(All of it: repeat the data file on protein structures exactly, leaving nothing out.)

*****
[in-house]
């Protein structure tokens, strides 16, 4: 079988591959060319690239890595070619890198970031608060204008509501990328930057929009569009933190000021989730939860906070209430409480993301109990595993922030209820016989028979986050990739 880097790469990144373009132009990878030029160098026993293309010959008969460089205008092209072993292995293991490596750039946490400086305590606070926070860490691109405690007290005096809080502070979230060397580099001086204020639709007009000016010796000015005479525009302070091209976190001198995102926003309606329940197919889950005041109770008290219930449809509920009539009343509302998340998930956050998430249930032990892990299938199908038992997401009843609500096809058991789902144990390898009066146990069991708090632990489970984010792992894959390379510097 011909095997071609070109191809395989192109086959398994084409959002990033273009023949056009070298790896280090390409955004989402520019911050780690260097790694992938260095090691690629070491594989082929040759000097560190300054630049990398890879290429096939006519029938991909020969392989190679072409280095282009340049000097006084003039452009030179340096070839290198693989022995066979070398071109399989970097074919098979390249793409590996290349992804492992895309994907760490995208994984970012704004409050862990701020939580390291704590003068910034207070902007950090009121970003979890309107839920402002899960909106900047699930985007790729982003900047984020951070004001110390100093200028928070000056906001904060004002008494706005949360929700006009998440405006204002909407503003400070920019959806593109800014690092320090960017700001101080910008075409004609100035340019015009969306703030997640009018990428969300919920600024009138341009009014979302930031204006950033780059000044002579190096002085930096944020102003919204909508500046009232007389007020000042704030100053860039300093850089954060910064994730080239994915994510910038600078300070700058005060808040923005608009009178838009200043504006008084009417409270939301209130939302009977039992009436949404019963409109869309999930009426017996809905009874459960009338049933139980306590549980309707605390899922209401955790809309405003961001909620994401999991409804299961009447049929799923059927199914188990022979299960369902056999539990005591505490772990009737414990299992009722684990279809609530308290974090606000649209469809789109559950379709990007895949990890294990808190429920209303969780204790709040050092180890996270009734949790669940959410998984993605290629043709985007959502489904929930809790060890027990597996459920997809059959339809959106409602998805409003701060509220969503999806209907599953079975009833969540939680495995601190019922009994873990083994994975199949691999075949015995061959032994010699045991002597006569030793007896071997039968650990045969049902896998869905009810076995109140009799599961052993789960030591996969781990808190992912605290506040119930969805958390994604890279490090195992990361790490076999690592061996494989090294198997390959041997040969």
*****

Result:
[in-house]
């Protein structure tokens, strides 16, 4: 079988591959060319690239890595070619890198970031608060204008509501990328930057929009569009933190000021989730939860906070209430409480993301109990595993922030209820016989028979986050990739 880097790469990144373009132009990878030029160098026993293309010959008969460089205008092209072993292995293991490596750039946490400086305590606070926070860490691109405690007290005096809080502070979230060397580099001086204020639709007009000016010796000015005479525009302070091209976190001198995102926003309606329940197919889950005041109770008290219930449809509920009539009343509302998340998930956050998430249930032990892990299938199908038992997401009843609500096809058991789902144990390898009066146990069991708090632990489970984010792992894959390379510097 011909095997071609070109191809395989192109086959398994084409959002990033273009023949056009070298790896280090390409955004989402520019911050780690260097790694992938260095090691690629070491594989082929040759000097560190300054630049990398890879290429096939006519029938991909020969392989190679072409280095282009340049000097006084003039452009030179340096070839290198693989022995066979070398071109399989970097074919098979390249793409590996290349992804492992895309994907760490995208994984970012704004409050862990701020939580390291704590003068910034207070902007950090009121970003979890309107839920402002899960909106900047699930985007790729982003900047984020951070004001110390100093200028928070000056906001904060004002008494706005949360929700006009998440405006204002909407503003400070920019959806593109800014690092320090960017700001101080910008075409004609100035340019015009969306703030997640009018990428969300919920600024009138341009009014979302930031204006950033780059000044002579190096002085930096944020102003919204909508500046009232007389007020000042704030100053860039300093850089954060910064994730080239994915994510910038600078300070700058005060808040923005608009009178838009200043504006008084009417409270939301209130939302009977039992009436949404019963409109869309999930009426017996809905009874459960009338049933139980306590549980309707605390899922209401955790809309405003961001909620994401999991409804299961009447049929799923059927199914188990022979299960369902056999539990005591505490772990009737414990299992009722684990279809609530308290974090606000649209469809789109559950379709990007895949990890294990808190429920209303969780204790709040050092180890996270009734949790669940959410998984993605290629043709985007959502489904929930809790060890027990597996459920997809059959339809959106409602998805409003701060509220969503999806209907599953079975009833969540939680495995601190019922009994873990083994994975199949691999075949015995061959032994010699045991002597006569030793007896071997039968650990045969049902896998869905009810076995109140009799599961052993789960030591996969781990808190992912605290506040119930969805958390994604890279490090195992990361790490076999690592061996494989090294198997390959041997040969």